In all of this, the Bush administration did not, in the end, have to shift overall from its most staunchly defended goal, which was that it would only agree to a comprehensive new accord that maintained flexibility, allowing nations to agree on a rough goal for global emissions, but using any mix of means at the national level to get there.
The most tense and emotional moments of the two-week conference came during the morning and early afternoon Saturday, 24 hours after a deal was supposed to have been reached.
Delegates said seven years of pent up frustrations over the Bush administration’s standoffish attitude toward global-warming agreements spilled out into the final, public session of the meeting, particularly over the issue of the role of developing nations.
The delegate from Uganda urged the American negotiators to change their minds. “I would like to beg them,” said Maria Mutagamba, minister of environment.
Delegates piled on, cheering speakers who criticized the United States and booing the leader of the American delegation, Undersecretary of State Paula J. Dobriansky, when she spoke.
“I’ve been following these negotiations for 20 years and I’ve never seen anything like this,” said Alden Meyer, the director of policy at the Union of Concerned Scientists, an American nonprofit group.
As so often happens in such complex worldwide negotiations, the last-minute standoff that inspired such emotions would look trivial to an outside observer.
The dispute centered on the placement of the three words: “measurable, reportable and verifiable.” It was significant because it focused on the role developing countries should have in combating climate change.
The United States is pushing for developing countries to take a more active role in reducing greenhouse emissions. India submitted a last-minute amendment that, by shifting the placement of those three words, attempted to sharpen the distinction between poor and rich countries in the text and thus, in the eyes of many delegates, play down the role of poorer countries.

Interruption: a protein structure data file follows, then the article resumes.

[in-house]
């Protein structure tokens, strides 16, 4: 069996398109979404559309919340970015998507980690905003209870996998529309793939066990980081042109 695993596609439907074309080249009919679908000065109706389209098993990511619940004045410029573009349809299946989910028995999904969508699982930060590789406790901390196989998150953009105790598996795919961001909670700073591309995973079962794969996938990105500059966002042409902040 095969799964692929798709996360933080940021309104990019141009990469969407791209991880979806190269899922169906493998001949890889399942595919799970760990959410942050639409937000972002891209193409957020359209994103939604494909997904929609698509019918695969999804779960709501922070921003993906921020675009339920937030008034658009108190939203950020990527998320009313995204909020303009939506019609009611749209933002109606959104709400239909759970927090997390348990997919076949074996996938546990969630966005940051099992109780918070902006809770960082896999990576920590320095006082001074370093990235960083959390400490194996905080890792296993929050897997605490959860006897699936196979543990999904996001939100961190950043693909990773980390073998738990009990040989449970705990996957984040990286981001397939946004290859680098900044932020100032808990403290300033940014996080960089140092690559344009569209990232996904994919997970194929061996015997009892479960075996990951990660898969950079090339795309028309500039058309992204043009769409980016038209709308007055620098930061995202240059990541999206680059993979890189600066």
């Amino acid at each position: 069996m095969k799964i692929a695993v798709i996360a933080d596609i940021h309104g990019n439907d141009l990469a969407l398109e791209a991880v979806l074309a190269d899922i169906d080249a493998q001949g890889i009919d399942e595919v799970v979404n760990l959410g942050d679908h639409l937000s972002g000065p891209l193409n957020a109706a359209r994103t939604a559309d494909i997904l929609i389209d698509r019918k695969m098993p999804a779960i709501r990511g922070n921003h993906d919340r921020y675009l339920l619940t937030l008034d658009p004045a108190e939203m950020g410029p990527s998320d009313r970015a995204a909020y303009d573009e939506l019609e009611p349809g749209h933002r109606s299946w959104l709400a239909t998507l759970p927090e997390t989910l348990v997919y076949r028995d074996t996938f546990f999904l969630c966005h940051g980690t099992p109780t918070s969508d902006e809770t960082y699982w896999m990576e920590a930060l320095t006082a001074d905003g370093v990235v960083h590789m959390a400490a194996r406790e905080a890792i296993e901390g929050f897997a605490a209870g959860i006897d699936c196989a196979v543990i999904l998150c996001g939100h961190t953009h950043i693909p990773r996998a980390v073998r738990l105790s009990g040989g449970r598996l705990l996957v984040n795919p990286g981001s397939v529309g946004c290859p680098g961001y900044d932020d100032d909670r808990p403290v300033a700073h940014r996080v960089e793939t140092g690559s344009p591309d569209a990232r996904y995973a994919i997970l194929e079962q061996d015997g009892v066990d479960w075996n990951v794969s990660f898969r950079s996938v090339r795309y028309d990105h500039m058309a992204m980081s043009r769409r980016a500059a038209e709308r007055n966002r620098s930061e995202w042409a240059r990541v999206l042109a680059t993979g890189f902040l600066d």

Delegates from several developing countries spoke in support of the change. The European Union representative also backed the change “as a sign of the spirit of the cooperation.”
But the United States delegation voiced its disapproval.
“The formulation that has been put forward we cannot accept because it does represent a significant change in the balance that many of us have worked toward over the last week,” Ms. Dobriansky said. Loud boos echoed among the thousands of delegates in the convention hall.
When the delegate from Papua New Guinea, Kevin Conrad, asked to speak, opposition to the United States had reached a crescendo.
“We seek your leadership,” he said referring to the United States. “But if for some reason you are not willing to lead, leave it to the rest of us. Please, get out of the way.”
South Africa, Mali, Brazil, Jamaica, Uganda and Tanzania followed with statements supporting India’s position or that of developing countries more generally.
None of America’s traditional allies came to its defense, including Japan, which offered a noncommittal statement that amounted to an abstention.
Ms. Dobriansky then spoke again.
“We came here to Bali because we want to go forward as part of a new framework, we believe we have a shared vision and we want to move that forward, we want a success here in Bali,” she said. “We will go forward and join consensus.”
The room erupted in lengthy applause, realizing that a deal was at hand.
Kapil Sibal, the Indian minister of science and technology, thanked the United States for “coming on board.”
Xie Zhenhua, China’s lead delegate at the conference, took the floor and welcomed on the United States “onto this bus.”
But he quickly added: “The United States is not in the driver’s seat.”
Peter Gelling contributed reporting.